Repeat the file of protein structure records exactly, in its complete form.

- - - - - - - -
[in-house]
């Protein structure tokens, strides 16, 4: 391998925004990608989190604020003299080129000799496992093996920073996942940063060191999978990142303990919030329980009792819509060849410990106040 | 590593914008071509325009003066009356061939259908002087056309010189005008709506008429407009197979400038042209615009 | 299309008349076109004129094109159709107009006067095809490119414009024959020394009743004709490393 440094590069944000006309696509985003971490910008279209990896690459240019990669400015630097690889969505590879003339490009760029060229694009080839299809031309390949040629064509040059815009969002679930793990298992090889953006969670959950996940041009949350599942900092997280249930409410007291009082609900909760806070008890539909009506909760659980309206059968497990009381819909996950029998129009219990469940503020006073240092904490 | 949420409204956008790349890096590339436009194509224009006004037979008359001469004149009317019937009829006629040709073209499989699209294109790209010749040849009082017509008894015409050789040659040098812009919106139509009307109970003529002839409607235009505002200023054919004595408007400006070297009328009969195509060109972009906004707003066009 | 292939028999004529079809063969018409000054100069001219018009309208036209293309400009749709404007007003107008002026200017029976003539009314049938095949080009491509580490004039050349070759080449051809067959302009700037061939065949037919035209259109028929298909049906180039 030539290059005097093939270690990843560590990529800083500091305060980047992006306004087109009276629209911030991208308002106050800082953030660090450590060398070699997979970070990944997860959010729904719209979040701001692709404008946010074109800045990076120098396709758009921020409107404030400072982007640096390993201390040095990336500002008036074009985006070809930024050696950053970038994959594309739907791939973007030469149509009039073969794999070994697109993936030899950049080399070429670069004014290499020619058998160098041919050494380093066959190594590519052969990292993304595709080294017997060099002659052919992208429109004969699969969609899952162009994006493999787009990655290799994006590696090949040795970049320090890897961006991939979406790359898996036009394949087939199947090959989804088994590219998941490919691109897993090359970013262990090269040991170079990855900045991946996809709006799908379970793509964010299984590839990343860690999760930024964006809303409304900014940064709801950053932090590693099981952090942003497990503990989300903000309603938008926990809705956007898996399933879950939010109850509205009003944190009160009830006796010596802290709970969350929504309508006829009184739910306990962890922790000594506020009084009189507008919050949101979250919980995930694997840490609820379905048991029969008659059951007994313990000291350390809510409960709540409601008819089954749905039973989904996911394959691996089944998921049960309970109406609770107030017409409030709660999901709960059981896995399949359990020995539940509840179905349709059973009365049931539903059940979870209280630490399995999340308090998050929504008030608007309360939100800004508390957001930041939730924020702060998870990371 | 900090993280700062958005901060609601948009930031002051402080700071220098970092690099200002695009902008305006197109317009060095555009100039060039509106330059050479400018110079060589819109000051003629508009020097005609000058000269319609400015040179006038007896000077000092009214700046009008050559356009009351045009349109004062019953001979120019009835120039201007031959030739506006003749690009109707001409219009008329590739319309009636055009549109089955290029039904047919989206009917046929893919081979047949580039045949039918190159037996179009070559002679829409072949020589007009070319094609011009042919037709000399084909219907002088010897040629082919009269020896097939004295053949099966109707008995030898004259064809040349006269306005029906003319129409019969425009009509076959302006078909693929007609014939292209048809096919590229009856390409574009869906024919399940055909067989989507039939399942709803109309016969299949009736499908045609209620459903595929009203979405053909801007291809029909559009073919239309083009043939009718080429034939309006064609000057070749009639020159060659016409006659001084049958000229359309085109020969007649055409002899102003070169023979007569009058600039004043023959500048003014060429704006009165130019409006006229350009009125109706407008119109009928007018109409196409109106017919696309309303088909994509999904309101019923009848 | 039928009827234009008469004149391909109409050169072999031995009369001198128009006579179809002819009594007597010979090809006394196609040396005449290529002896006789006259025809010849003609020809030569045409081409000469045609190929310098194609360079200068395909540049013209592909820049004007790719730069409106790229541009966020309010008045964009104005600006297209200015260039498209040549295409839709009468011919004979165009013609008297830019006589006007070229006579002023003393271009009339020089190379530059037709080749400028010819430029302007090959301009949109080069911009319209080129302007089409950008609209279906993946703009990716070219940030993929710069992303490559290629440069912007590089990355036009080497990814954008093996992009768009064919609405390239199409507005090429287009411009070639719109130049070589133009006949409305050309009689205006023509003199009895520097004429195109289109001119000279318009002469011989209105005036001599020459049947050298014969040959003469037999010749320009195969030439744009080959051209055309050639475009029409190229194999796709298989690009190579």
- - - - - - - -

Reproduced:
[in-house]
């Protein structure tokens, strides 16, 4: 391998925004990608989190604020003299080129000799496992093996920073996942940063060191999978990142303990919030329980009792819509060849410990106040 | 590593914008071509325009003066009356061939259908002087056309010189005008709506008429407009197979400038042209615009 | 299309008349076109004129094109159709107009006067095809490119414009024959020394009743004709490393 440094590069944000006309696509985003971490910008279209990896690459240019990669400015630097690889969505590879003339490009760029060229694009080839299809031309390949040629064509040059815009969002679930793990298992090889953006969670959950996940041009949350599942900092997280249930409410007291009082609900909760806070008890539909009506909760659980309206059968497990009381819909996950029998129009219990469940503020006073240092904490 | 949420409204956008790349890096590339436009194509224009006004037979008359001469004149009317019937009829006629040709073209499989699209294109790209010749040849009082017509008894015409050789040659040098812009919106139509009307109970003529002839409607235009505002200023054919004595408007400006070297009328009969195509060109972009906004707003066009 | 292939028999004529079809063969018409000054100069001219018009309208036209293309400009749709404007007003107008002026200017029976003539009314049938095949080009491509580490004039050349070759080449051809067959302009700037061939065949037919035209259109028929298909049906180039 030539290059005097093939270690990843560590990529800083500091305060980047992006306004087109009276629209911030991208308002106050800082953030660090450590060398070699997979970070990944997860959010729904719209979040701001692709404008946010074109800045990076120098396709758009921020409107404030400072982007640096390993201390040095990336500002008036074009985006070809930024050696950053970038994959594309739907791939973007030469149509009039073969794999070994697109993936030899950049080399070429670069004014290499020619058998160098041919050494380093066959190594590519052969990292993304595709080294017997060099002659052919992208429109004969699969969609899952162009994006493999787009990655290799994006590696090949040795970049320090890897961006991939979406790359898996036009394949087939199947090959989804088994590219998941490919691109897993090359970013262990090269040991170079990855900045991946996809709006799908379970793509964010299984590839990343860690999760930024964006809303409304900014940064709801950053932090590693099981952090942003497990503990989300903000309603938008926990809705956007898996399933879950939010109850509205009003944190009160009830006796010596802290709970969350929504309508006829009184739910306990962890922790000594506020009084009189507008919050949101979250919980995930694997840490609820379905048991029969008659059951007994313990000291350390809510409960709540409601008819089954749905039973989904996911394959691996089944998921049960309970109406609770107030017409409030709660999901709960059981896995399949359990020995539940509840179905349709059973009365049931539903059940979870209280630490399995999340308090998050929504008030608007309360939100800004508390957001930041939730924020702060998870990371 | 900090993280700062958005901060609601948009930031002051402080700071220098970092690099200002695009902008305006197109317009060095555009100039060039509106330059050479400018110079060589819109000051003629508009020097005609000058000269319609400015040179006038007896000077000092009214700046009008050559356009009351045009349109004062019953001979120019009835120039201007031959030739506006003749690009109707001409219009008329590739319309009636055009549109089955290029039904047919989206009917046929893919081979047949580039045949039918190159037996179009070559002679829409072949020589007009070319094609011009042919037709000399084909219907002088010897040629082919009269020896097939004295053949099966109707008995030898004259064809040349006269306005029906003319129409019969425009009509076959302006078909693929007609014939292209048809096919590229009856390409574009869906024919399940055909067989989507039939399942709803109309016969299949009736499908045609209620459903595929009203979405053909801007291809029909559009073919239309083009043939009718080429034939309006064609000057070749009639020159060659016409006659001084049958000229359309085109020969007649055409002899102003070169023979007569009058600039004043023959500048003014060429704006009165130019409006006229350009009125109706407008119109009928007018109409196409109106017919696309309303088909994509999904309101019923009848 | 039928009827234009008469004149391909109409050169072999031995009369001198128009006579179809002819009594007597010979090809006394196609040396005449290529002896006789006259025809010849003609020809030569045409081409000469045609190929310098194609360079200068395909540049013209592909820049004007790719730069409106790229541009966020309010008045964009104005600006297209200015260039498209040549295409839709009468011919004979165009013609008297830019006589006007070229006579002023003393271009009339020089190379530059037709080749400028010819430029302007090959301009949109080069911009319209080129302007089409950008609209279906993946703009990716070219940030993929710069992303490559290629440069912007590089990355036009080497990814954008093996992009768009064919609405390239199409507005090429287009411009070639719109130049070589133009006949409305050309009689205006023509003199009895520097004429195109289109001119000279318009002469011989209105005036001599020459049947050298014969040959003469037999010749320009195969030439744009080959051209055309050639475009029409190229194999796709298989690009190579």